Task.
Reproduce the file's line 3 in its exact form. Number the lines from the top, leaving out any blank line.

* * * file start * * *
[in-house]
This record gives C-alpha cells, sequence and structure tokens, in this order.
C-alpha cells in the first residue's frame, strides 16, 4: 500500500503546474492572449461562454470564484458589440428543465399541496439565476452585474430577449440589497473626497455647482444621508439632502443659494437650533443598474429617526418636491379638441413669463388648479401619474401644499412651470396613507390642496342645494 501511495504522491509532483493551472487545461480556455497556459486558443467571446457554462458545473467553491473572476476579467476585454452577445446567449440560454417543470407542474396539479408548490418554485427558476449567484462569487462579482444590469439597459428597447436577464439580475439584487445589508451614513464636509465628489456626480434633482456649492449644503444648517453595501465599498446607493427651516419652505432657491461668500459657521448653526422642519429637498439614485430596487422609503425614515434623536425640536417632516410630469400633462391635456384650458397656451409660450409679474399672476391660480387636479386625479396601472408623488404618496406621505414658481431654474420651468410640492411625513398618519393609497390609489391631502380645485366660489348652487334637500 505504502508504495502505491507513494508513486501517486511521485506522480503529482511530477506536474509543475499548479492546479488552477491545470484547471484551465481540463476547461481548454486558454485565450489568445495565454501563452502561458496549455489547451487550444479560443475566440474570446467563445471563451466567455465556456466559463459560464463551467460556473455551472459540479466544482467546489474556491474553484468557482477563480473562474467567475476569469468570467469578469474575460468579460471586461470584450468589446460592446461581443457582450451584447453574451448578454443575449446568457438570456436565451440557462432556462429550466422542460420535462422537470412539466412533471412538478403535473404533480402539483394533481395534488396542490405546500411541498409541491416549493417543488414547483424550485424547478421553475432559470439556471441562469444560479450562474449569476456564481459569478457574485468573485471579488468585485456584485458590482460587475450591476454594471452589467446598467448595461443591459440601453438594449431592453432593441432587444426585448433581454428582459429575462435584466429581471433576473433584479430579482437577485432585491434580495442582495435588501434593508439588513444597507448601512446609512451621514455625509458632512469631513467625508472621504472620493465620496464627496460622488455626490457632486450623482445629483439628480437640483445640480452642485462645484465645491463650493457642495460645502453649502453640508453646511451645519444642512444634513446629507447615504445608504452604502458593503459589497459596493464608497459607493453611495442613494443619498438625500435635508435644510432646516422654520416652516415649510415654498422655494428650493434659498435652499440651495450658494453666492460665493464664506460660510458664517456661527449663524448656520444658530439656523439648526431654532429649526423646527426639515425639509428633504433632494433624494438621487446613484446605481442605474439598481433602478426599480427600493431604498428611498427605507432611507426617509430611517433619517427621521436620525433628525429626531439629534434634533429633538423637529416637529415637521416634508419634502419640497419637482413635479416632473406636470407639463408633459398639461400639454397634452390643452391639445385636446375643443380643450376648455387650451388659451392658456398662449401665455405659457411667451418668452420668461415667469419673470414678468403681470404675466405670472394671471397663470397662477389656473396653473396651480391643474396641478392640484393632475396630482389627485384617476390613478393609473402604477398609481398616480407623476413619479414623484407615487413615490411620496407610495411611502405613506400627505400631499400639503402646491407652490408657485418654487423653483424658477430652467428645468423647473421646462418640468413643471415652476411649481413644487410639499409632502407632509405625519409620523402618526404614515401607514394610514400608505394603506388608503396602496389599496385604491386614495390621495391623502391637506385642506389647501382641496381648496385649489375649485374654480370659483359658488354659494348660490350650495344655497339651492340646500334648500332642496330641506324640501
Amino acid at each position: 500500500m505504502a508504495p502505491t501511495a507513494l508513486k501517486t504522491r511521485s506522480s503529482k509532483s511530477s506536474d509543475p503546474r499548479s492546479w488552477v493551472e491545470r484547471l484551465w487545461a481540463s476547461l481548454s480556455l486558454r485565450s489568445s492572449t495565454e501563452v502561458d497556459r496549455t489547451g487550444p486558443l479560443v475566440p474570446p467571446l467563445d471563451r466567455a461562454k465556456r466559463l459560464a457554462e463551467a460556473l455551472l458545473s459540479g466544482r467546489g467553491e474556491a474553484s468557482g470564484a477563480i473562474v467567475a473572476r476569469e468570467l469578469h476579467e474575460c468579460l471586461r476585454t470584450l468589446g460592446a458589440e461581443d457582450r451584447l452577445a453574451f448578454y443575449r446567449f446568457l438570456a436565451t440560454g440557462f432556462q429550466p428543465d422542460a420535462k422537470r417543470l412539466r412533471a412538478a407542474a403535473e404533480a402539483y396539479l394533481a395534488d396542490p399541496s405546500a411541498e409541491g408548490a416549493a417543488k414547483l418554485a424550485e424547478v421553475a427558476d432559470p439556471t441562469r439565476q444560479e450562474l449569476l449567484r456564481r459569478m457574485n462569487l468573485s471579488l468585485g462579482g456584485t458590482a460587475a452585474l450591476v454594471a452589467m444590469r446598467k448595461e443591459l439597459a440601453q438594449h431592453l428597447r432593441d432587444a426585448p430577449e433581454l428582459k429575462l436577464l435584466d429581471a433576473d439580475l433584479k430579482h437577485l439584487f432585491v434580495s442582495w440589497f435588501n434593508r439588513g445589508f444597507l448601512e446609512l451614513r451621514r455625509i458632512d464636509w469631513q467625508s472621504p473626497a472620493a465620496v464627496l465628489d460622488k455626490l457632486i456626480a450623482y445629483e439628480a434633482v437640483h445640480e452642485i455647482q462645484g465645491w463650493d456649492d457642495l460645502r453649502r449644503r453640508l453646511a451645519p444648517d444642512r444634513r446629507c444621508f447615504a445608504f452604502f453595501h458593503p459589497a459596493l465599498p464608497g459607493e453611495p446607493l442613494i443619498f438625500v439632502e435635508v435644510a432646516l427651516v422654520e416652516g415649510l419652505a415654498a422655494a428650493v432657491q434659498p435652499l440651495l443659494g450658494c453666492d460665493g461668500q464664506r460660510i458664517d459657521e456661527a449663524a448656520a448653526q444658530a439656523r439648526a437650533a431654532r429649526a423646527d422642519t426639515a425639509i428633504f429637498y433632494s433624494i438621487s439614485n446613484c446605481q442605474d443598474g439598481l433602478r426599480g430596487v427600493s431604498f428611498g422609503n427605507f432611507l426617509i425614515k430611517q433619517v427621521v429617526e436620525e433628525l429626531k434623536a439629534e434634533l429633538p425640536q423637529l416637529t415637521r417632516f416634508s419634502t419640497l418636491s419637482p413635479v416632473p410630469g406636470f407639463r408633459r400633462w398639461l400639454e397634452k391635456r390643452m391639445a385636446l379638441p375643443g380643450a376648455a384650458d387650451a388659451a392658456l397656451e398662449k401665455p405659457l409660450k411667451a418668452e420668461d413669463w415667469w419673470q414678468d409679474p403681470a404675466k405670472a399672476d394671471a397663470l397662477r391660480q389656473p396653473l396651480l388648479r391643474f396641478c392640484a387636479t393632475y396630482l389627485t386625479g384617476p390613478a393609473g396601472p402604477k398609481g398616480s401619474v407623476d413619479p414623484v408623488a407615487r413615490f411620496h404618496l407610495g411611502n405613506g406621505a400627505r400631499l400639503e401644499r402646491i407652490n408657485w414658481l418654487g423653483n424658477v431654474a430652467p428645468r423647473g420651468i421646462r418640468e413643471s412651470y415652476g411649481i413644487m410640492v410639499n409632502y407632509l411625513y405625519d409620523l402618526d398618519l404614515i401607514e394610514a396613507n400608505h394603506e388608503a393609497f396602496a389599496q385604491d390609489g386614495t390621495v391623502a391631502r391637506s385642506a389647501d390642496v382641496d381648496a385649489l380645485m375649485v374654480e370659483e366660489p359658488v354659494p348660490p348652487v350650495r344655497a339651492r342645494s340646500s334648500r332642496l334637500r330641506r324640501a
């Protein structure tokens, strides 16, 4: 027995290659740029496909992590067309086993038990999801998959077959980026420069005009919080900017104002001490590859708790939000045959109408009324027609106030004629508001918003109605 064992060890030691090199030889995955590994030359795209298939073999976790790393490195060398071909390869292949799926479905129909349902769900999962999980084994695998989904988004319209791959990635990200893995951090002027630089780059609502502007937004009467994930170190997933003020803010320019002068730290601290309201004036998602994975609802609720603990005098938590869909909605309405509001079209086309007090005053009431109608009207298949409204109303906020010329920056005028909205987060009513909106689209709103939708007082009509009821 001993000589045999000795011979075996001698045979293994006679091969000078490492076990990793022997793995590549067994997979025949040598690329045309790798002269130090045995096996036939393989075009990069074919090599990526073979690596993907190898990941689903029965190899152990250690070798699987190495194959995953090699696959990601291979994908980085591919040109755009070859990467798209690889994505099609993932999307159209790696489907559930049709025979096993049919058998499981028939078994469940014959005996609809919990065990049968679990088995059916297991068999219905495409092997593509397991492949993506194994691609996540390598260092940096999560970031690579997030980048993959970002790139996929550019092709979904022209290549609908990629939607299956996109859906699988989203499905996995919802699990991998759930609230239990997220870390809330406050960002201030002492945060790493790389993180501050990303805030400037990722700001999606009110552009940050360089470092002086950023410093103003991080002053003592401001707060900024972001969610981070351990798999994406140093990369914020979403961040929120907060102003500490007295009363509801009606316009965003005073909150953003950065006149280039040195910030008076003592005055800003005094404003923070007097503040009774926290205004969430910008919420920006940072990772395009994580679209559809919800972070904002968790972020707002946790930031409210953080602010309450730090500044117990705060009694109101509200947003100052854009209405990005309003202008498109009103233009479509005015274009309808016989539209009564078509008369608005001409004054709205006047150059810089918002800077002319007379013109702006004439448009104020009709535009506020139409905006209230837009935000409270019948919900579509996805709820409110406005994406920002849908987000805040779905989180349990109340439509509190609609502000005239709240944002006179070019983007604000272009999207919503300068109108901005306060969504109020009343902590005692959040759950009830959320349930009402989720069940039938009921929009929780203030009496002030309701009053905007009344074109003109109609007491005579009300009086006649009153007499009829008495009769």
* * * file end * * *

C-alpha cells in the first residue's frame, strides 16, 4: 500500500503546474492572449461562454470564484458589440428543465399541496439565476452585474430577449440589497473626497455647482444621508439632502443659494437650533443598474429617526418636491379638441413669463388648479401619474401644499412651470396613507390642496342645494 501511495504522491509532483493551472487545461480556455497556459486558443467571446457554462458545473467553491473572476476579467476585454452577445446567449440560454417543470407542474396539479408548490418554485427558476449567484462569487462579482444590469439597459428597447436577464439580475439584487445589508451614513464636509465628489456626480434633482456649492449644503444648517453595501465599498446607493427651516419652505432657491461668500459657521448653526422642519429637498439614485430596487422609503425614515434623536425640536417632516410630469400633462391635456384650458397656451409660450409679474399672476391660480387636479386625479396601472408623488404618496406621505414658481431654474420651468410640492411625513398618519393609497390609489391631502380645485366660489348652487334637500 505504502508504495502505491507513494508513486501517486511521485506522480503529482511530477506536474509543475499548479492546479488552477491545470484547471484551465481540463476547461481548454486558454485565450489568445495565454501563452502561458496549455489547451487550444479560443475566440474570446467563445471563451466567455465556456466559463459560464463551467460556473455551472459540479466544482467546489474556491474553484468557482477563480473562474467567475476569469468570467469578469474575460468579460471586461470584450468589446460592446461581443457582450451584447453574451448578454443575449446568457438570456436565451440557462432556462429550466422542460420535462422537470412539466412533471412538478403535473404533480402539483394533481395534488396542490405546500411541498409541491416549493417543488414547483424550485424547478421553475432559470439556471441562469444560479450562474449569476456564481459569478457574485468573485471579488468585485456584485458590482460587475450591476454594471452589467446598467448595461443591459440601453438594449431592453432593441432587444426585448433581454428582459429575462435584466429581471433576473433584479430579482437577485432585491434580495442582495435588501434593508439588513444597507448601512446609512451621514455625509458632512469631513467625508472621504472620493465620496464627496460622488455626490457632486450623482445629483439628480437640483445640480452642485462645484465645491463650493457642495460645502453649502453640508453646511451645519444642512444634513446629507447615504445608504452604502458593503459589497459596493464608497459607493453611495442613494443619498438625500435635508435644510432646516422654520416652516415649510415654498422655494428650493434659498435652499440651495450658494453666492460665493464664506460660510458664517456661527449663524448656520444658530439656523439648526431654532429649526423646527426639515425639509428633504433632494433624494438621487446613484446605481442605474439598481433602478426599480427600493431604498428611498427605507432611507426617509430611517433619517427621521436620525433628525429626531439629534434634533429633538423637529416637529415637521416634508419634502419640497419637482413635479416632473406636470407639463408633459398639461400639454397634452390643452391639445385636446375643443380643450376648455387650451388659451392658456398662449401665455405659457411667451418668452420668461415667469419673470414678468403681470404675466405670472394671471397663470397662477389656473396653473396651480391643474396641478392640484393632475396630482389627485384617476390613478393609473402604477398609481398616480407623476413619479414623484407615487413615490411620496407610495411611502405613506400627505400631499400639503402646491407652490408657485418654487423653483424658477430652467428645468423647473421646462418640468413643471415652476411649481413644487410639499409632502407632509405625519409620523402618526404614515401607514394610514400608505394603506388608503396602496389599496385604491386614495390621495391623502391637506385642506389647501382641496381648496385649489375649485374654480370659483359658488354659494348660490350650495344655497339651492340646500334648500332642496330641506324640501